shall, unless the context otherwise requires, be read to include a
reference to the trustee, the SCC agreed with the nding of the
FCA that subsection 104(1) was for administrative purposes to
enable trusts to be taxed despite the absence of legal personality,
and does not create a rule of law that the residence of a trust must
be the residence of the trustee in all cases.
The SCC went on to nd that there are many similarities between
trusts and corporations that would justify the application of the
common law rule regarding central management and control
test. Some of these similarities include:
1. Both hold assets that are required to be managed;
2. Both involve the acquisition and disposition of assets;
3. Both may require the management of a business;
4. Both require banking and nancial arrangements;
5. Both require the instruction or advice of lawyers,
accountants and other advisors; and
29 Ibid. at par. 159.

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TAXES & WEALTH MANAGEMENT MAY 2014
6. Both may distribute income, corporations by way of
dividend and trusts by distributions.
30
It concurred with Justice Woods that The function of each is, at
a basic level, the management of property.
31
The SCC determined that as with corporations, residence of a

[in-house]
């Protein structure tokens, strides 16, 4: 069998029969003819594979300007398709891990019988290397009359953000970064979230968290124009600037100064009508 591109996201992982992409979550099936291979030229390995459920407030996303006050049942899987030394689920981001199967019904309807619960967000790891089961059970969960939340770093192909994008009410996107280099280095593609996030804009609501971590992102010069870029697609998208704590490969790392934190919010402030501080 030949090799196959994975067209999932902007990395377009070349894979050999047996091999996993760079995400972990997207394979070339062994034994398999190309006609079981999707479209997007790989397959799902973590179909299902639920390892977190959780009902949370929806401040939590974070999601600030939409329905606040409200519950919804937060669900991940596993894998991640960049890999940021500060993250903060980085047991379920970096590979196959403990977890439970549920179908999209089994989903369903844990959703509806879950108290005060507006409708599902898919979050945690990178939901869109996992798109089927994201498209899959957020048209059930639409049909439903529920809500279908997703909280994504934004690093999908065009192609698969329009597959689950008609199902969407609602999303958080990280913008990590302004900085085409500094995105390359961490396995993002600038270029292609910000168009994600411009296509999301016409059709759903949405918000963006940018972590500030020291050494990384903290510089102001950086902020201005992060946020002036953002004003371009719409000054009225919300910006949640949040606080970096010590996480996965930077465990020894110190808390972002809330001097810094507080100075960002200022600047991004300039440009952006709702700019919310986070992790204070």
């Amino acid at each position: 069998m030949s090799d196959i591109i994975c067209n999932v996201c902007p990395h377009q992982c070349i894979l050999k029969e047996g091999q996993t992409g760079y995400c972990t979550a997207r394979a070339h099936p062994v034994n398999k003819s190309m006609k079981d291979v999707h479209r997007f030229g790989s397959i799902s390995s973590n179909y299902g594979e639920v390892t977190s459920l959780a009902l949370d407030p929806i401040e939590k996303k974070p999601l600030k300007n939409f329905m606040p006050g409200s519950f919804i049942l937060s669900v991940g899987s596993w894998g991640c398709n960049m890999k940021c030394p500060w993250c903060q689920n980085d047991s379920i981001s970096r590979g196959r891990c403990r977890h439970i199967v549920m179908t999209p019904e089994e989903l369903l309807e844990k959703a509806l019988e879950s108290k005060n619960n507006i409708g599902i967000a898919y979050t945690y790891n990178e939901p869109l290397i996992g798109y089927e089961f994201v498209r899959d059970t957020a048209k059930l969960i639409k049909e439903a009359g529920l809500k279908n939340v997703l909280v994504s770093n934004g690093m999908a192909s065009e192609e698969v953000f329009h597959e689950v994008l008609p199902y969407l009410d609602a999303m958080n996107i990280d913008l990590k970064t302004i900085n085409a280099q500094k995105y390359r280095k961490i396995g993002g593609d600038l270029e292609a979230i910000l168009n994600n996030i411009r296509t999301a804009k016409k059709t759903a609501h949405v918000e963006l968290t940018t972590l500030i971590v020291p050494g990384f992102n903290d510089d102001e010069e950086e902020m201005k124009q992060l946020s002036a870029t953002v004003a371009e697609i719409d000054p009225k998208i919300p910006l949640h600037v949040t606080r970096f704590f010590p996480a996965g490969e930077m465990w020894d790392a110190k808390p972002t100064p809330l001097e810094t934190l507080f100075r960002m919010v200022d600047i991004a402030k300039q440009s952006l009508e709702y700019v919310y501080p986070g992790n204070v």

trust should be determined by the principle that a trust resides
for the purposes of the Act where the central management and
control of the trust actually takes place. They further endorsed
wording in a previous decision, which described central
management and control as where its real business is carried
on.
32
This is not to say that the residence of a trust can never
be the residence of the trustee. The residence of the trustee will
also be the residence of the trust where the trustee carries out
the central management and control of the trust, and these
duties are performed where the trustee is resident.
33
The SCC dismissed the taxpayers appeal, nding that the
Trustee had a limited administrative role in respect of the Trusts
and that the central management and control was carried on
by the taxpayers. Given that it had dismissed the appeal on
these grounds, it refrained from commenting on the arguments
of deemed taxation under the Act, as was found by the FCA,
or taxation based on GAAR, which was again argued in the
alternative by the Minister of Revenue.
STATUTORY RESIDENCY
The Act does not contain a statutory denition or rule for
determining the residency of a trust. However, s.94 of the Act
deems a trust to be resident in Canada for tax purposes if it
receives a contribution from a Canadian resident taxpayer, or
an individual that was previously a Canadian resident taxpayer